525 West 52nd St., Hell's Kitchen: Join your neighbors for a book club meeting, a group outing to Storm King Art Center, a film series in the screening room, or a rooftop Oktoberfest celebration in this luxury rental building.
515 East 72nd St., Yorkville: This building offers both condos and rentals, and a monthly calendar packed with events for residents, including cooking and yoga classes. A two bedroom, two bath is currently listed by Corcoran for $8,000 a month.
425 West 50th St., Hell's Kitchen: Stella Tower, which has condos and rentals, makes the most of its proximity to the Theater District with its "Stella Series," featuring live performances of piano, musical theater, and more; wine and cheese is served. Corcoran broker Pacey Barron says the events are well-attended by residents and word has even spread around the neighborhood. Currently on the market in the building: a one bedroom, one-and-a-half bath for $1.925 million and a one bedroom, two bath for $2.498 million, both listed by Corcoran.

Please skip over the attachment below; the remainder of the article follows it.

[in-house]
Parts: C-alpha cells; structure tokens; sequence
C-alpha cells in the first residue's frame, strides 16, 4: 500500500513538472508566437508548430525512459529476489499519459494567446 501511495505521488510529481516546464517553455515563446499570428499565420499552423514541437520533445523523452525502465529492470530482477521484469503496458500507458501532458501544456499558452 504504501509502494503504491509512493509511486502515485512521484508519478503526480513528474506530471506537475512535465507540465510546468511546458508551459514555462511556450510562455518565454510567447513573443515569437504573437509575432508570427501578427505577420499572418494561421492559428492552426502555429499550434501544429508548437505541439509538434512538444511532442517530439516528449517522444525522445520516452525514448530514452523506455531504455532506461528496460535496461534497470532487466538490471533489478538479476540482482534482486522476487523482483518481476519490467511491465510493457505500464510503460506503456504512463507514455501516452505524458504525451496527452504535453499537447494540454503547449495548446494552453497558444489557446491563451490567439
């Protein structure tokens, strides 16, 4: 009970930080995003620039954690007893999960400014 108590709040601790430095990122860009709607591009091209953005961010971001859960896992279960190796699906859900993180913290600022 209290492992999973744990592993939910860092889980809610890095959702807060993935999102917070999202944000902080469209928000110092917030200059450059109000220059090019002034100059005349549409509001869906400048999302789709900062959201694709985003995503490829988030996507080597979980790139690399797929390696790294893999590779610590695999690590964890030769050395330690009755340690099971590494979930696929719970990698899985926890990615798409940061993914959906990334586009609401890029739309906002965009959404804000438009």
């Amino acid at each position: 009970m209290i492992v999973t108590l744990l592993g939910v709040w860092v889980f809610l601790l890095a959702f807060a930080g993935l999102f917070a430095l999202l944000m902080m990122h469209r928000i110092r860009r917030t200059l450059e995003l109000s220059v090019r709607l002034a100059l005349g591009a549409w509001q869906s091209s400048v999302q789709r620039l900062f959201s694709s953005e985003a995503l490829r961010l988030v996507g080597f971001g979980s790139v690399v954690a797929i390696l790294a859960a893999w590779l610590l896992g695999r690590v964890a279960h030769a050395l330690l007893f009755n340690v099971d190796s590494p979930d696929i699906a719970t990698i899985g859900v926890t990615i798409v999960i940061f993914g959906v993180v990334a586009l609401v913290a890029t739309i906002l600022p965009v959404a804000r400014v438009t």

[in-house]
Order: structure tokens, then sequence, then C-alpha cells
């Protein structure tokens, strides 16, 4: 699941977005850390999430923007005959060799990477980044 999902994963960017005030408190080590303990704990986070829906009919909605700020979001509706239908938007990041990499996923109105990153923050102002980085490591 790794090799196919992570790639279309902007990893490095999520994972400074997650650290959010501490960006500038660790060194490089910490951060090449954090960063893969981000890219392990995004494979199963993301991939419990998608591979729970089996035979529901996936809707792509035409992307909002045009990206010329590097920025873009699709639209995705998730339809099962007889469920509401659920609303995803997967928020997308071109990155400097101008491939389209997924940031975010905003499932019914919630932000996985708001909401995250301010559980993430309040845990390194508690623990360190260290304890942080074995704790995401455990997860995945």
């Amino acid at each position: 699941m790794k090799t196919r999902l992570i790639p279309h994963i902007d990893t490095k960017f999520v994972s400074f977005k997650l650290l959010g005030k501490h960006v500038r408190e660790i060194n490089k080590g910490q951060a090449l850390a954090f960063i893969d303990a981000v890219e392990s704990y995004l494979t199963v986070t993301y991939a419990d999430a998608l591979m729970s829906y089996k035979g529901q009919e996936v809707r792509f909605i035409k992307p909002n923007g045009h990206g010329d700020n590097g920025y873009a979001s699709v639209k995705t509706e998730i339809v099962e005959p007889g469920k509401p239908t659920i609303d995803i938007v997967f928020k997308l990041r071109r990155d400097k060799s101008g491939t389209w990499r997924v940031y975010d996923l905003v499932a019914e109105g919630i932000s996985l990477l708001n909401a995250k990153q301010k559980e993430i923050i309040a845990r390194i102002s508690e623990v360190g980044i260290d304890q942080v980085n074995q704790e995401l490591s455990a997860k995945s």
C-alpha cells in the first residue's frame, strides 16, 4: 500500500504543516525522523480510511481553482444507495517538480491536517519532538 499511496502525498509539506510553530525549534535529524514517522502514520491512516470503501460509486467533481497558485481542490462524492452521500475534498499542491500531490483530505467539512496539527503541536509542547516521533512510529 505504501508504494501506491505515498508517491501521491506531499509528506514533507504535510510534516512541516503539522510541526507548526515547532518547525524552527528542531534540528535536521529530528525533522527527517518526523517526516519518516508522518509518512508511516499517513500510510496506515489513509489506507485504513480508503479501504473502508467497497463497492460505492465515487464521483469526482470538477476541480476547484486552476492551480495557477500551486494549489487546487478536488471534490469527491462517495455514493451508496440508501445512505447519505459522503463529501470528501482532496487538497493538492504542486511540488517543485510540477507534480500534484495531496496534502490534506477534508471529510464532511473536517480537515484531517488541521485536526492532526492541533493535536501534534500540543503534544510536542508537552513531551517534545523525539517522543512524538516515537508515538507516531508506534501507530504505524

Programming for seniors
Concord Village (several buildings on Adams and Jay Streets, in Brooklyn Heights): This co-op and rental complex hosts social events for its senior citizen residents, as well as fitness classes for all, and annual resident art and photography shows. A one bedroom, one bath co-op is currently listed by Corcoran for $649,000.
62 Beach St., Tribeca: Plenty of NYC buildings have screening rooms these days, but this one is a bit unusual: Corcoran agent Tami Shaoul recalls that residents made the most of the condo's U-shape and would project movies onto one of its walls.